“Yeah,” Melissa quietly agreed, giving me another worried look before leaving the room. “Definitely.”
Whateley Academy, Thursday early afternoon, Oct 25th, 2007
Lunch was over, not that I’d eaten today. In fact, I’d avoided the cafeteria completely, and had remained in my classroom, grading quizzes for my art appreciation class. But now, the lunch period was over, and my fourth period Art 2 class was in full swing.
Dino was up to his usual antics, or perhaps, it would be more accurate to say he was up to some more unusual antics. Today, he had some kind of puppet or ventriloquist dummy, that looked like a skeleton dinosaur with a towel wrapped around its head, and it was sitting on his desk, where he kept having conversations with it. Of course, both he and the puppet kept growling, snarling, and chirping to each other. The rest of the students kept looking at him as though he was insane. Normally, I would have gotten a huge kick out of this and played along, but today was not a normal day.
Today, I didn’t have the energy or motivation to give a good lecture, and especially not to entertain the students. So instead, I had everyone working on their class projects, while I walked around and answered questions.
“Ms. Imp,” Jadis Diabolik called out to get my attention.
“Yes,” I responded, giving the girl a curious look.
“Can you ask Razorback to please stop hoarding all the supplies?” Jadis asked politely.
I glanced over to Dino, who did have a small pile of supplies, stacked up on his desk. “Dino,” I said, raising an eyebrow. “What are you doing?”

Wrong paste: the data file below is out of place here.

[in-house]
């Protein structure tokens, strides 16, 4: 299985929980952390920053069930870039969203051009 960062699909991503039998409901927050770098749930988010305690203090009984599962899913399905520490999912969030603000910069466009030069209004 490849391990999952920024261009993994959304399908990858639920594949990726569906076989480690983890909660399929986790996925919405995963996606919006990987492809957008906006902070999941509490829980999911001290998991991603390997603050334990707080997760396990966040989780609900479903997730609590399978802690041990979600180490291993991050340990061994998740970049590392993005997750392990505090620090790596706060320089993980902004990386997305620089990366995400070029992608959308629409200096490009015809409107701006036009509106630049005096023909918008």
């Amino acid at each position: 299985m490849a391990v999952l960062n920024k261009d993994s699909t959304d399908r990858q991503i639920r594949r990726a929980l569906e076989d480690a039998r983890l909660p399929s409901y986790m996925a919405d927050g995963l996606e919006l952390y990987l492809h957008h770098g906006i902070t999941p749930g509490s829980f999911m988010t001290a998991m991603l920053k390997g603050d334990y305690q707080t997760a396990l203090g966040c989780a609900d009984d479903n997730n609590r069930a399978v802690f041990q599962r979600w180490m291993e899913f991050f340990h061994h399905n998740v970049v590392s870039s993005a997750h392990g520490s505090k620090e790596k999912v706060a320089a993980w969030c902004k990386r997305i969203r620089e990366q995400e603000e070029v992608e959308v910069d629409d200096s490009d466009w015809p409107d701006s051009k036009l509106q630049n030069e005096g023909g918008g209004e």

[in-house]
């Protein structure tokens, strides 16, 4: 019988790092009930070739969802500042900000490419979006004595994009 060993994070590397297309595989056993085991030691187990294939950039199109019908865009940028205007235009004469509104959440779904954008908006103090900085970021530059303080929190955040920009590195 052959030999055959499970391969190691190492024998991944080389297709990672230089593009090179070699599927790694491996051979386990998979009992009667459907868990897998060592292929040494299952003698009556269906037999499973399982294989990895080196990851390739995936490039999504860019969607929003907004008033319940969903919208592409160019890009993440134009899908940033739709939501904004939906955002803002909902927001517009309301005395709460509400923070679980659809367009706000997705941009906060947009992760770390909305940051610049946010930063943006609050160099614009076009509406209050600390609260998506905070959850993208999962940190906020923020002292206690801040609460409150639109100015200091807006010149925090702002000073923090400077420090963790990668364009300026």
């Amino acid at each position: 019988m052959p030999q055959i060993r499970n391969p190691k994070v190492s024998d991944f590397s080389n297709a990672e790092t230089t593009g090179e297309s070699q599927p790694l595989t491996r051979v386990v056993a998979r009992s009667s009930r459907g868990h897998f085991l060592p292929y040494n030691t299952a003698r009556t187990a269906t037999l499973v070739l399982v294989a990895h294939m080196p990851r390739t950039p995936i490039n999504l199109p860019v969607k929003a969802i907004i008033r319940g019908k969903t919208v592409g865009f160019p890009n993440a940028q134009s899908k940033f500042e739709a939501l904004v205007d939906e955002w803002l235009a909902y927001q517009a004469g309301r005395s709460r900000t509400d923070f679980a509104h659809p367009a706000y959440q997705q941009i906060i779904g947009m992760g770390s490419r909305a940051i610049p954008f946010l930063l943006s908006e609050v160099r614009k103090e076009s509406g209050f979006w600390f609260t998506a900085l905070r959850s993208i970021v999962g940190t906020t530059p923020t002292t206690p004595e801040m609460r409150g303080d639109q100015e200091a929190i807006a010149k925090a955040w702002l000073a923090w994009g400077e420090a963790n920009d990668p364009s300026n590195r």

“It’s not me,” Dino said, using that digital vocoder thing that he carried with him. It was a flat, electric, monotone voice, but it was a little more understandable than his usual chirps. He gestured to his puppet and continued, “Ahmed the Dead Dinosaur says he’s going to blow them all up.”
“I see,” I responded, wishing that he would have tried this yesterday, or even tomorrow. Unfortunately, I just couldn’t appreciate it today.
“Silence,” Dino said with the electronic voice, though he moved the puppet’s mouth to show that it was supposed to be the one talking. “I chomp you!”
“Share the supplies,” I told Dino with a sigh.
Dino stared at me for a moment, then began chirping and growling frantically. Then, after a minute, he switched back to the vocoder. “Help,” he said. “Someone stole the Imp’s sense of humor.”
“Maybe you just aren’t funny,” someone responded with a snicker.
“Impossible,” Dino responded.
“Back to work,” I told them all, before going back to my desk to sit down. I rubbed my temples, wishing that this day would just end already.
I remained at my desk for the rest of the class, only getting up once to check on everyone’s work. Dino continued watching me, as well as playing with his puppet. When I didn’t respond, he gave me odd looks. Then, when I got close, he sniffed me and made some frantic chirps. I couldn’t understand what he was saying, but he seemed worried.
As soon as class ended, Dino came up to my desk, sniffed at me again, then plopped his head right down on my desk and watched me. I might not understand his dinosaur language, but I could guess a lot from his body language.
“I’m fine,” I told the velociraptor, giving a forced smile. “Now go on, you’ve got a class to get to.”